Denotation vs. Connotation


or purply

[pur-plish] /ˈpɜr plɪʃ/
of or having a somewhat purple hue.
Origin of purplish
1555-65; purple + -ish1
Related forms
purplishness, noun Unabridged
Based on the Random House Dictionary, © Random House, Inc. 2015.
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Examples from the Web for purplish
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Historical Examples
  • It has white or purplish flowers, and later bears a four-valved seed pod containing several hundred seeds.

    A Civic Biology George William Hunter
  • Was it his imagination, or had the purplish ink begun to fade?

  • The sun, a flushed crimson ball, edged along the wintry outline of the mountains' purplish snowy glitter.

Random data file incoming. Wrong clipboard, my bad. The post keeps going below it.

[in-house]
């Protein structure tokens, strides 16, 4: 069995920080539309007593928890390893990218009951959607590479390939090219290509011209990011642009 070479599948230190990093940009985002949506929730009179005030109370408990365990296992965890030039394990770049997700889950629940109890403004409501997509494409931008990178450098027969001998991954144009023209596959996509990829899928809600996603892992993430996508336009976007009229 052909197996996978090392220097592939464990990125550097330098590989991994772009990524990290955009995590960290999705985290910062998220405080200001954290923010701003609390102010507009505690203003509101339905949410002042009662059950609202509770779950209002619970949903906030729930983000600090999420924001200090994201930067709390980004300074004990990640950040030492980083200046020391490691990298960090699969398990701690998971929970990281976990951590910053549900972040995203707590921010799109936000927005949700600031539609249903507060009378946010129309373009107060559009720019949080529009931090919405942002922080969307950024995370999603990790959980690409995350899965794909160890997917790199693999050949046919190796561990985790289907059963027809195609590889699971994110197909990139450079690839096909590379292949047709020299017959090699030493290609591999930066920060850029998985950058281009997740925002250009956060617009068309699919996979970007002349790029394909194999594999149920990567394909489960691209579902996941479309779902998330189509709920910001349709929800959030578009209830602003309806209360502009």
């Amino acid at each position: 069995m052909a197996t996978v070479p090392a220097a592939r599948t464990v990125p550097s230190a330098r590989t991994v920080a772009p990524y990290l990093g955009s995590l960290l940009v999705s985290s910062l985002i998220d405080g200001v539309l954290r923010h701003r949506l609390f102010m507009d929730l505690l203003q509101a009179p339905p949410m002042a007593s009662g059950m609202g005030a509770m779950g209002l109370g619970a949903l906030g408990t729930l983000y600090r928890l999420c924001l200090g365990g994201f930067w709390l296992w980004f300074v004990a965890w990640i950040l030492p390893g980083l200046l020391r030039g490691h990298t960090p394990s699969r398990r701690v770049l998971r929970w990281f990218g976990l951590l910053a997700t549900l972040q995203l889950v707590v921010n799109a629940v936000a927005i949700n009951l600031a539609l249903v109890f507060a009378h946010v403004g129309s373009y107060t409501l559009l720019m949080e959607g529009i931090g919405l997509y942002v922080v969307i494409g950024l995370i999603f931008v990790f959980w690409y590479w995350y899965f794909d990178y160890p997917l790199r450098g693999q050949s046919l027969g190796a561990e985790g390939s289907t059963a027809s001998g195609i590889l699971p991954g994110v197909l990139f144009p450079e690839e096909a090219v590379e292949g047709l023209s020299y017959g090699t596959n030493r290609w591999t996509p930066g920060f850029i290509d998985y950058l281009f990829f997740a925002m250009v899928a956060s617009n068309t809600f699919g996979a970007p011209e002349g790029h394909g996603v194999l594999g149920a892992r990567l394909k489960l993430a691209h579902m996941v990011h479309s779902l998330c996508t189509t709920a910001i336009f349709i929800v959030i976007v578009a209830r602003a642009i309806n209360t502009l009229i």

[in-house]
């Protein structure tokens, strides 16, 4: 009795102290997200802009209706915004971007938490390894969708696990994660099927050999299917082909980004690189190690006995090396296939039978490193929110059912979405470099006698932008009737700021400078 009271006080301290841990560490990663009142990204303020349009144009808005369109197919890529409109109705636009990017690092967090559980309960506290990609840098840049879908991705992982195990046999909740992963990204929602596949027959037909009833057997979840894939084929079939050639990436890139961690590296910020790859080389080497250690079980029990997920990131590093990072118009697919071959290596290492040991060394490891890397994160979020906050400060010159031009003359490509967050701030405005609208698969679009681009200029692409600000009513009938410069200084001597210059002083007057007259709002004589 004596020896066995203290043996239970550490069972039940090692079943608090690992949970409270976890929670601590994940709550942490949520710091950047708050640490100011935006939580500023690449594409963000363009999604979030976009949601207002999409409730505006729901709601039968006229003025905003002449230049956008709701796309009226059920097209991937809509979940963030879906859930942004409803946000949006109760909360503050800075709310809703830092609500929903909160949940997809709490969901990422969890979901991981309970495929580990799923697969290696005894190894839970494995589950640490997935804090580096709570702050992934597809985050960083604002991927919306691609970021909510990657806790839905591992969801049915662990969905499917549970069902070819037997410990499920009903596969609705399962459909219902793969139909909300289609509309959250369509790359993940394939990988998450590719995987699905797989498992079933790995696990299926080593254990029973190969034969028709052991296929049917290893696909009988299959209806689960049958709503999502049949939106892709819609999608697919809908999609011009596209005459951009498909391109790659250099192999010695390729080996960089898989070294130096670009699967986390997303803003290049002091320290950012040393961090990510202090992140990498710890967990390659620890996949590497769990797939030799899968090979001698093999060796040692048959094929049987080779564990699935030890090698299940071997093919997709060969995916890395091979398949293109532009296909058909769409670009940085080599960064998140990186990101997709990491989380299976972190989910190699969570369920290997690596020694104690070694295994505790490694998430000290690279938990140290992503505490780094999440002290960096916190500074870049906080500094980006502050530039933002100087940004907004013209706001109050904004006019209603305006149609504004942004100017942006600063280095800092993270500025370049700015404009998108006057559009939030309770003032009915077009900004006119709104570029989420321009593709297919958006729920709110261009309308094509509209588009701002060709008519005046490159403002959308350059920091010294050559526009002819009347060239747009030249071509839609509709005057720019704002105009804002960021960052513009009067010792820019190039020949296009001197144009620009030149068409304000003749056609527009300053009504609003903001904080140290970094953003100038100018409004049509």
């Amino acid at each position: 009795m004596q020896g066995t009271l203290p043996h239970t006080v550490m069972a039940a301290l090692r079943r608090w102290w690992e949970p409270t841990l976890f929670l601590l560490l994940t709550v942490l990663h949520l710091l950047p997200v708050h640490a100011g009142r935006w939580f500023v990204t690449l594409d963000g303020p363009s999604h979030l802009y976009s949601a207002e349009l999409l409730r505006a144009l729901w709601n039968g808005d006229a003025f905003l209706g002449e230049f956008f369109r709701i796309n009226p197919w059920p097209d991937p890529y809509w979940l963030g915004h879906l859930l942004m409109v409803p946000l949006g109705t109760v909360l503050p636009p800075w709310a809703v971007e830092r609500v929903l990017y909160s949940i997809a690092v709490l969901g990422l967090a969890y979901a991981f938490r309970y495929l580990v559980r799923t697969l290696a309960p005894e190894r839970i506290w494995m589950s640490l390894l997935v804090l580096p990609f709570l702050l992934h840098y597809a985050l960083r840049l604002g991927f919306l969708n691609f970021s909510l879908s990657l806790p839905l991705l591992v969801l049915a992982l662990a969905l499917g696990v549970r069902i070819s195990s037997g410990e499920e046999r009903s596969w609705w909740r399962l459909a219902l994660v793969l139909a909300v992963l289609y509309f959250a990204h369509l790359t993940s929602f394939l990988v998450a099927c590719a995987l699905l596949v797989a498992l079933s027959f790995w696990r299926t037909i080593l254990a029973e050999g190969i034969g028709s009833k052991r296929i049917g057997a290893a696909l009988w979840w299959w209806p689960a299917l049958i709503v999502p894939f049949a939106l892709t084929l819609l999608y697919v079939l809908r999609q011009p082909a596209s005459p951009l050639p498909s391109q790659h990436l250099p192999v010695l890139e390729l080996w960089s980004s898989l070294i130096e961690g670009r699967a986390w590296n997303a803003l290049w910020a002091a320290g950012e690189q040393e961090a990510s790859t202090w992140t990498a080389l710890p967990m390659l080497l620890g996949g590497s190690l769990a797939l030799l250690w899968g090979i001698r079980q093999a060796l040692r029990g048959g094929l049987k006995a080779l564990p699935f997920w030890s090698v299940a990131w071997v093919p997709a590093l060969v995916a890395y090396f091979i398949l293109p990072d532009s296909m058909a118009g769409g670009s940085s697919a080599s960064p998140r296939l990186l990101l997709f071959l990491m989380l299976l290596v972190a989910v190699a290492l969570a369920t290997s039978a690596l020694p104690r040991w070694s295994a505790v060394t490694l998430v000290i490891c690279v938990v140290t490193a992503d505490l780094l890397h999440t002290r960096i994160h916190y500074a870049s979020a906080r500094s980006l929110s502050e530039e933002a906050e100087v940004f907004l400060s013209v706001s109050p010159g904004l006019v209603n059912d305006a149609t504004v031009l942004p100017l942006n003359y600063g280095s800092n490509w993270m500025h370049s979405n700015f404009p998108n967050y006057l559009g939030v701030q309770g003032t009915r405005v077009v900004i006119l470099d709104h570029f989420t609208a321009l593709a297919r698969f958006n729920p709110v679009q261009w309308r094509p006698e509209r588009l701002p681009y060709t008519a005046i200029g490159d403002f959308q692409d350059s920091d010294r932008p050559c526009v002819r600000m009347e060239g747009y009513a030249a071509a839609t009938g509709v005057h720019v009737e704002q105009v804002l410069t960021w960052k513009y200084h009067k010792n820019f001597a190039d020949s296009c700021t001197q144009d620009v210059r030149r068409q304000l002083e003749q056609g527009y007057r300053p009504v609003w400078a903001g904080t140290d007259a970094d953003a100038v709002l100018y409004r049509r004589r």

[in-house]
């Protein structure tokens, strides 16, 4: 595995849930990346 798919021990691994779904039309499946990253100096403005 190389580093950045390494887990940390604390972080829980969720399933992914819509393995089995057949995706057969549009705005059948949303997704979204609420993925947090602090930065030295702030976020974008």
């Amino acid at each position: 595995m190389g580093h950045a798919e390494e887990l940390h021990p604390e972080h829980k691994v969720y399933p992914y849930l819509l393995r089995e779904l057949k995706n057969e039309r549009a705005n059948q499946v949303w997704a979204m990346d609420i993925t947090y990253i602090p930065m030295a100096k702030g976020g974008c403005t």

My Attainment of the Pole Frederick A. Cook
  • He clenched the pistol so tight that his nails turned of a purplish blue.

    Ernest Linwood Caroline Lee Hentz
  • The color of the meat should be clear and fairly bright, not purplish or dull.

  • There are three stamens and the anthers are pale or purplish.

    A Handbook of Some South Indian Grasses Rai Bahadur K. Ranga Achariyar
  • Colouring:—Upper side, male, purplish blue (rather deeper than that of Alexis), with a rather broad black margin.

    British Butterfiles W. S. Coleman
Word Origin and History for purplish

1560s, from purple (n.) + -ish.

Online Etymology Dictionary, © 2010 Douglas Harper
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